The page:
SCHULTZ:  Well, then it sounds like you would support a militia then. 


SCHULTZ:  That‘s what it sounds like.

BROGDON:  Ed, what it sounds like is I will support the Constitution of the

United States.


BROGDON:  The president is not, many members of Congress are not supporting

the Constitution they‘re violating.

SCHULTZ:  But the Constitution also says, Senator, that the president of

the United States would be heading up that militia.  So I think it sounds a

little confusing to I think a lot of folks right now.  I hope you‘ll be

clear on this in the future.

And I appreciate your time.


SCHULTZ:  And good luck to you in your gubernatorial chase.

BROGDON:  Thank you.

SCHULTZ:  Some Americans feel all the anti-government rhetoric could lead

to violence.  Just weeks ago, the FBI raided a militia in Michigan that was

going to target law enforcement.

Now, if you think this hasn‘t happened before, you better think again. 

Look at what went down in 1983.


TOM BROKAW, NBC NEWS:  Police in the northern plains in Canada tonight are

hunting for at least two gunmen wanted for killing two U.S. marshals in a

blazing shootout last night.  It happened in Medina, North Dakota.  And as

Roger O‘Neil reports, the men who got away are members of Posse Comitatus,

a militant anti-tax group.


SCHULTZ:  Well that manhunt for Gordon Kahl ended in another shootout in

Arkansas.  Nobody followed the story more than my next guest, who was also

following domestic terrorism.

Let‘s bring in James Corcoran, the chairman of the Communications

Department of Simmons College.  He is also the author of “Bitter Harvest:

Gordon Kahl and the Rise of the Posse Comitatus in the Heartland,” and the

co-author of “Gathering Storm: America‘s Militia Threat.”

Mr. Corcoran, good to have you with us tonight. 

What feeds this kind of angst or feeling that just is an undercurrent in

this country now?  Compare this to what you covered decades ago and where

we are right now. 


generally, Ed, it‘s this feeling that they‘re losing control, that somehow

they‘re losing control of their government, and somebody else, another, is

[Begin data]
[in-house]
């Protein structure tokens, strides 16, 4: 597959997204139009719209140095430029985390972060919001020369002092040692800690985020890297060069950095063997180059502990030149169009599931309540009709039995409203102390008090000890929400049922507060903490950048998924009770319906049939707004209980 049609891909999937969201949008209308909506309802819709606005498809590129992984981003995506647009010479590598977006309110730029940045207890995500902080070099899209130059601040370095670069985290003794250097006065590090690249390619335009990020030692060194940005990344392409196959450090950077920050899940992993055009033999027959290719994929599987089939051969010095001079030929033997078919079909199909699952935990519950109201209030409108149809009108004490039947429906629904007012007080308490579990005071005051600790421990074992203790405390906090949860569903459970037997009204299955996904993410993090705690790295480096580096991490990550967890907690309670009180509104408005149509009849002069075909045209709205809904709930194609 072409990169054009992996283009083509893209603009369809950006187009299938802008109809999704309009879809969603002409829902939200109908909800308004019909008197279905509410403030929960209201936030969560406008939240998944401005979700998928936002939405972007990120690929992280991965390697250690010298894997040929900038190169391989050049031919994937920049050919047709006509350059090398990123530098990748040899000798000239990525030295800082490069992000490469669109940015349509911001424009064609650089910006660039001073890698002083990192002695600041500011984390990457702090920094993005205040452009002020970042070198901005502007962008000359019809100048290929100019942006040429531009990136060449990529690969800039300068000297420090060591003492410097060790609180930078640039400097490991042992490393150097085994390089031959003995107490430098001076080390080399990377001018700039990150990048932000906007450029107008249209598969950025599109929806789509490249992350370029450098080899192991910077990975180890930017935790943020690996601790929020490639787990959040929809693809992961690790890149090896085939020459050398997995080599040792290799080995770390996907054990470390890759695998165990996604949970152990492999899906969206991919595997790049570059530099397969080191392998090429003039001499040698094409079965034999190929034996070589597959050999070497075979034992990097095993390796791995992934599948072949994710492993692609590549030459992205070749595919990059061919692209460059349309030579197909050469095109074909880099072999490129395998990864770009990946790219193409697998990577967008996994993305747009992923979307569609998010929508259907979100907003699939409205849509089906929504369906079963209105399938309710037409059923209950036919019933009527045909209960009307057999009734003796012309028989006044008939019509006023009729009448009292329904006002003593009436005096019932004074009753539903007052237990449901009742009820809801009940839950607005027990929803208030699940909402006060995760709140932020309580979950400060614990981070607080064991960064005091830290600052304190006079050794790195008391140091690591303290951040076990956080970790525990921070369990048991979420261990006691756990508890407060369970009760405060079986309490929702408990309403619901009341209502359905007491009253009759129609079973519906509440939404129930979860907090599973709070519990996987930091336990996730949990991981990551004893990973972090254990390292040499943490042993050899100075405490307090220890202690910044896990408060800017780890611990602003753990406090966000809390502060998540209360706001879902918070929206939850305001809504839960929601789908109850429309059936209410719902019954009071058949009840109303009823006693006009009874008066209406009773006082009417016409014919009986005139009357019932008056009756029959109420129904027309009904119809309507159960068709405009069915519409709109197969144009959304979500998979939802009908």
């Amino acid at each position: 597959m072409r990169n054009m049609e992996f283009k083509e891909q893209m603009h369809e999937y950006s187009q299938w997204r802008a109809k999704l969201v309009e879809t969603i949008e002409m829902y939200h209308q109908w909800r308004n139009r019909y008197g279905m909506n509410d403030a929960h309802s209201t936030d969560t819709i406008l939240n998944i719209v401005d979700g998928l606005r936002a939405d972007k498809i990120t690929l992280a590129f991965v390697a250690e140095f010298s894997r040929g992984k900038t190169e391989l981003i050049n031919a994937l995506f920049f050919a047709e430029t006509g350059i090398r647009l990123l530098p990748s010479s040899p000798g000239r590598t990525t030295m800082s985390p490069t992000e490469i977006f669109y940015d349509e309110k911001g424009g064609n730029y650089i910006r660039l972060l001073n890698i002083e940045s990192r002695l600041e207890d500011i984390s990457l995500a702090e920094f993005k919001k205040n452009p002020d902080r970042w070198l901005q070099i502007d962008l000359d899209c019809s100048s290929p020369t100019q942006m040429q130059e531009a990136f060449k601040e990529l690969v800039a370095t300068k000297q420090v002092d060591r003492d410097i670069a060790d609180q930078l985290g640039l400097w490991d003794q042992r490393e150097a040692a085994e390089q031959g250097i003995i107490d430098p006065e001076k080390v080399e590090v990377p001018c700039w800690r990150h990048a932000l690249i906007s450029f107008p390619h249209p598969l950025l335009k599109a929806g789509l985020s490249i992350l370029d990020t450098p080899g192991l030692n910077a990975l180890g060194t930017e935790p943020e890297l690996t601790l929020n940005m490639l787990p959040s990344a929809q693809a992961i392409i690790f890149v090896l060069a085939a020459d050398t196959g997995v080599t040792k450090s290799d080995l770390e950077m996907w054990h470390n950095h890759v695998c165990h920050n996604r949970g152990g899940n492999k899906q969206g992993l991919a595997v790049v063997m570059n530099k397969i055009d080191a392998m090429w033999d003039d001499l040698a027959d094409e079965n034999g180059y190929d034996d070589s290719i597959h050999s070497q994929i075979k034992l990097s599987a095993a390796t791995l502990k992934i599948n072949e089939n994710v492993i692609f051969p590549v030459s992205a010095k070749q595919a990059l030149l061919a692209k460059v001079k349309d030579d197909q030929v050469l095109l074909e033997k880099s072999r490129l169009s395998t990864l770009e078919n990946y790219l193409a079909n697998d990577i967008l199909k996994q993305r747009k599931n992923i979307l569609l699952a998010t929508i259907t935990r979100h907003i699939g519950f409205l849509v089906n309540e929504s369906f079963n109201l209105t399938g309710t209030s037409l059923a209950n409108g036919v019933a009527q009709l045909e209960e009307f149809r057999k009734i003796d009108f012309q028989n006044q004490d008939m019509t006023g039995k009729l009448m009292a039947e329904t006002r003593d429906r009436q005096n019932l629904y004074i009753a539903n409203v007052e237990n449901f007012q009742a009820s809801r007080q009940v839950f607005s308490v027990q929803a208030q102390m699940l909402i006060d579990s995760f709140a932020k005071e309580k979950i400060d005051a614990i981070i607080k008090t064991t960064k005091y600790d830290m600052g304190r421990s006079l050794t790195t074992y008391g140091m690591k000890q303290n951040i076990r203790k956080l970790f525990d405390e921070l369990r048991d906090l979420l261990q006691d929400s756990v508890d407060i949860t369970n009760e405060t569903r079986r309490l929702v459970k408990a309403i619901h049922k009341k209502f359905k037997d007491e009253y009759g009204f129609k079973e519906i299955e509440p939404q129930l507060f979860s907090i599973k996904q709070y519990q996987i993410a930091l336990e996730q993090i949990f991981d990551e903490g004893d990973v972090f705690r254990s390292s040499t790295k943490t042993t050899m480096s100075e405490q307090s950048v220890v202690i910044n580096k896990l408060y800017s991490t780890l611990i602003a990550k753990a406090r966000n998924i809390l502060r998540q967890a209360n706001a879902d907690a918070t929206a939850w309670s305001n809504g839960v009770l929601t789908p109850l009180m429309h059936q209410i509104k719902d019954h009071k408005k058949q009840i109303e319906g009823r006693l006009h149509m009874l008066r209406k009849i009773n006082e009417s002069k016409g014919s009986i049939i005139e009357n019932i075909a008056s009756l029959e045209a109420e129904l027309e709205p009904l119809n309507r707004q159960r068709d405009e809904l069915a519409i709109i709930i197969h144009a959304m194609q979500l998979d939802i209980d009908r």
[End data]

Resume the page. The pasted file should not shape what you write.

taking it from them.  And we saw that in the ‘80s with Gordon Kahl.  He

felt that the government had been infiltrated by a Jewish-led conspiracy,

that paying taxes was akin to paying ties to the synagogue of Satan, and

that they were going to put them under some one-world rule. 

SCHULTZ:  Now, do you see any parallels of back then and in the ‘90s, when

you wrote the book after the Oklahoma City bombing, to what‘s being said

and what‘s being done today and the actions of the people? 

CORCORAN:  Well, I see some eerie similarities to what‘s going on today and

what was talked about in the ‘90s leading up to Oklahoma City.  I mean, the

rhetoric that we hear is basically creating this climate of fear, this

climate of anger, this climate of hate. 

And it just strikes me that, you know, when you start—back in the ‘90s,

I mean, government lawmen were compared to jackbooted government officials,

compared to the Nazis.  You had commentators suggesting that if ATF agents

came to your door and they were armed, they would have body armor, so shoot

for the heads. 

And today we‘re hearing almost the same kind of rhetoric.  We have people

who are going to have a rally in Washington on the 19th, the day of the

Oklahoma City bombing, where they‘re asking their participants to come

armed so they can show the corrupt officials in government, to right their

ways before we come a police state. 

So we have this, you know, same kind of rhetoric that just builds and

builds and builds.  And when you start talking in the extreme, as we have,